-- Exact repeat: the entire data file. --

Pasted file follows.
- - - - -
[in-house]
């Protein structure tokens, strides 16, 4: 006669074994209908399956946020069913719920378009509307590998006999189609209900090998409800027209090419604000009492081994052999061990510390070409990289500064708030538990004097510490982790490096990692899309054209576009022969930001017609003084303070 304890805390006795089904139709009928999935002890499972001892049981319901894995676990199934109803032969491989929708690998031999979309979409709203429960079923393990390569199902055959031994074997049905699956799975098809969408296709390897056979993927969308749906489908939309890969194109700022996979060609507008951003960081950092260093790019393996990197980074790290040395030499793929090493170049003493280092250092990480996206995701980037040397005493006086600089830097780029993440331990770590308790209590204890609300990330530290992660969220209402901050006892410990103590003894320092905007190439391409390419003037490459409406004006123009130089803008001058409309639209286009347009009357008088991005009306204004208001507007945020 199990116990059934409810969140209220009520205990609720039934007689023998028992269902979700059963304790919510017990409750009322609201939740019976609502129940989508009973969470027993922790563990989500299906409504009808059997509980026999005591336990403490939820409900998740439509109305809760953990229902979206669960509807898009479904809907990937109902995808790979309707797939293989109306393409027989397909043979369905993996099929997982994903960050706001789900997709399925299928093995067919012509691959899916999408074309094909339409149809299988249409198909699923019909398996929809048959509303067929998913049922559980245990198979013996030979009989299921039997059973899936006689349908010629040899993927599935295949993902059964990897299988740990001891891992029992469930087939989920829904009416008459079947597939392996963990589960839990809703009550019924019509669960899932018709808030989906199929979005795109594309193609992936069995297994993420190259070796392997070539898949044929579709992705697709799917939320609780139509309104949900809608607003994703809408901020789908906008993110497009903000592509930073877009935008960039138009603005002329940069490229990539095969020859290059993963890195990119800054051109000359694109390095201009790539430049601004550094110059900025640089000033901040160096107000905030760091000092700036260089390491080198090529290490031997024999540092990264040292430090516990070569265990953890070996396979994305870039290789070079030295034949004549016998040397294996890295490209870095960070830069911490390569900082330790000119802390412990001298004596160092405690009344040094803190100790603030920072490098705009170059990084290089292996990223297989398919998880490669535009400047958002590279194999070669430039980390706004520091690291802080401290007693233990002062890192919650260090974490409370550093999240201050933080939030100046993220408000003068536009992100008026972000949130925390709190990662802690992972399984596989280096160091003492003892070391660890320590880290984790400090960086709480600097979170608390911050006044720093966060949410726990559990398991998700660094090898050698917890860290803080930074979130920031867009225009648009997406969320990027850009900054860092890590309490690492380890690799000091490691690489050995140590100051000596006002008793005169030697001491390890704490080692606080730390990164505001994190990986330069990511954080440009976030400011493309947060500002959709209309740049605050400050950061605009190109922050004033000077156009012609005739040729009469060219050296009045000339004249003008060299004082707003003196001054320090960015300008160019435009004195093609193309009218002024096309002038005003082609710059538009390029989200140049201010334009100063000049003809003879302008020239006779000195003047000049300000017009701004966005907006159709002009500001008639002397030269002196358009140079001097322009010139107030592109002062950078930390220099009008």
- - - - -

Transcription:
[in-house]
């Protein structure tokens, strides 16, 4: 006669074994209908399956946020069913719920378009509307590998006999189609209900090998409800027209090419604000009492081994052999061990510390070409990289500064708030538990004097510490982790490096990692899309054209576009022969930001017609003084303070 304890805390006795089904139709009928999935002890499972001892049981319901894995676990199934109803032969491989929708690998031999979309979409709203429960079923393990390569199902055959031994074997049905699956799975098809969408296709390897056979993927969308749906489908939309890969194109700022996979060609507008951003960081950092260093790019393996990197980074790290040395030499793929090493170049003493280092250092990480996206995701980037040397005493006086600089830097780029993440331990770590308790209590204890609300990330530290992660969220209402901050006892410990103590003894320092905007190439391409390419003037490459409406004006123009130089803008001058409309639209286009347009009357008088991005009306204004208001507007945020 199990116990059934409810969140209220009520205990609720039934007689023998028992269902979700059963304790919510017990409750009322609201939740019976609502129940989508009973969470027993922790563990989500299906409504009808059997509980026999005591336990403490939820409900998740439509109305809760953990229902979206669960509807898009479904809907990937109902995808790979309707797939293989109306393409027989397909043979369905993996099929997982994903960050706001789900997709399925299928093995067919012509691959899916999408074309094909339409149809299988249409198909699923019909398996929809048959509303067929998913049922559980245990198979013996030979009989299921039997059973899936006689349908010629040899993927599935295949993902059964990897299988740990001891891992029992469930087939989920829904009416008459079947597939392996963990589960839990809703009550019924019509669960899932018709808030989906199929979005795109594309193609992936069995297994993420190259070796392997070539898949044929579709992705697709799917939320609780139509309104949900809608607003994703809408901020789908906008993110497009903000592509930073877009935008960039138009603005002329940069490229990539095969020859290059993963890195990119800054051109000359694109390095201009790539430049601004550094110059900025640089000033901040160096107000905030760091000092700036260089390491080198090529290490031997024999540092990264040292430090516990070569265990953890070996396979994305870039290789070079030295034949004549016998040397294996890295490209870095960070830069911490390569900082330790000119802390412990001298004596160092405690009344040094803190100790603030920072490098705009170059990084290089292996990223297989398919998880490669535009400047958002590279194999070669430039980390706004520091690291802080401290007693233990002062890192919650260090974490409370550093999240201050933080939030100046993220408000003068536009992100008026972000949130925390709190990662802690992972399984596989280096160091003492003892070391660890320590880290984790400090960086709480600097979170608390911050006044720093966060949410726990559990398991998700660094090898050698917890860290803080930074979130920031867009225009648009997406969320990027850009900054860092890590309490690492380890690799000091490691690489050995140590100051000596006002008793005169030697001491390890704490080692606080730390990164505001994190990986330069990511954080440009976030400011493309947060500002959709209309740049605050400050950061605009190109922050004033000077156009012609005739040729009469060219050296009045000339004249003008060299004082707003003196001054320090960015300008160019435009004195093609193309009218002024096309002038005003082609710059538009390029989200140049201010334009100063000049003809003879302008020239006779000195003047000049300000017009701004966005907006159709002009500001008639002397030269002196358009140079001097322009010139107030592109002062950078930390220099009008």